It was some weeks prior to our Spanish and Latin American concert that Jayant Sankrityayana decided that our next project should be a concert featuring Leo Brouwer’s music.
My first encounter with Concerto de Toronto was in December 2016 when Rosemary E and Jayant were recording the concerto in Mazda Hall and I was called to page turn for Rosemary. At that time, I noticed how Rose was almost improvising a truncated version of the piano reduction. It was not until I started learning the part myself that I realised the enormity of the monster I chose to tackle!
This was my first piece for the guitar and piano, my first piece by Leo Brouwer and my first piece using substantial amount of modal harmonies, especially the Lydian mode.
In the official reduction, even if many parts were still playable, they were too difficult to execute musically on the piano or too dense in texture to get a meaningful sound out of it. It was here that the challenge came. I had to listen to the orchestral recording several times ingraining the music in my head then studying the piano reduction and simplify the piano reduction to musically resemble what the orchestra sounds like.
Jayant, after his morning 4am practice and exercise normally waits at Starbucks for his ride to work at around 7am. It was at these times that I used to sometimes meet him and discuss the musical interpretation and other details over some black coffee.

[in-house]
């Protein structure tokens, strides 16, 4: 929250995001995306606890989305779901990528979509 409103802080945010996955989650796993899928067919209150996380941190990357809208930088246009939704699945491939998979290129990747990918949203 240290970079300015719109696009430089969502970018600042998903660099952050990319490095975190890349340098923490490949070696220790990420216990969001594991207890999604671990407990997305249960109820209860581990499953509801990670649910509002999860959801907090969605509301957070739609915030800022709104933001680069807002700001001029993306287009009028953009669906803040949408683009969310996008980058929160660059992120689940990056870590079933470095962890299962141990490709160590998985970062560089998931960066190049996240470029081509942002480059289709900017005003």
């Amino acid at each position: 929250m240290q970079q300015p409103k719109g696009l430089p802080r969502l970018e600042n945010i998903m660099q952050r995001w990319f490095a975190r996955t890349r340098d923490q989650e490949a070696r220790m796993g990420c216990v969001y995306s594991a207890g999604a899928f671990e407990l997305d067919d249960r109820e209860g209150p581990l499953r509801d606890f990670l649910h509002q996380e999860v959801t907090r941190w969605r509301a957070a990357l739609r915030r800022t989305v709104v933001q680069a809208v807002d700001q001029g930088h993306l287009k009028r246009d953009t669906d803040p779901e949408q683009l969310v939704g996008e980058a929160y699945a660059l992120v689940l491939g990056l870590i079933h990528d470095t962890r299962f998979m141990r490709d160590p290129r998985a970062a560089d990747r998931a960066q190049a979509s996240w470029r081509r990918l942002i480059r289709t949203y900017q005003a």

Although I have played a few 20-21st century works, none have come close to complexity in time signatures as this one. On one occasion there is 3/4, 4/4, 3/8, 5/8 3/4, 4/4 appearing consecutively with irregular rhythms throughout. At such times, the only way was to literally ‘mug up’ the sound of the passage with the metronome, practicing on every bpm from 30 through 108! There were times when I felt like giving up, but then the sheer beauty of the modal harmonies that Brouwer wrote, pulled me towards practicing it even more.
The 1st movement, though relentless in both the piano and guitar parts has this breath of freshness into it and a perpetual momentum, making it a challenging to learn but extremely satisfying to play.
This concerto has a cyclic structure to it, i.e. ideas from the 1st movement are seen throughout the other movements. There are several times when some of the orchestral sections are so similar in the 1st and 3rd movements that in many of the practice rehearsals I interchanged the two, making Jayant wonder what had just happened!
I am extremely excited to play my first Guitar-piano work. This has inspired me to write a work for Guitar-piano, which I will be premiering soon!
And lastly I would like to thank my friend, Mr. Metronome, without whom I wouldn’t have been able to get most of the piece learnt.
Dedication : Leo Brouwer, a tribute concert to Leo Brouwer will be performed at Mazda Hall, Camp, Pune on the Oct 6th at 7 PM.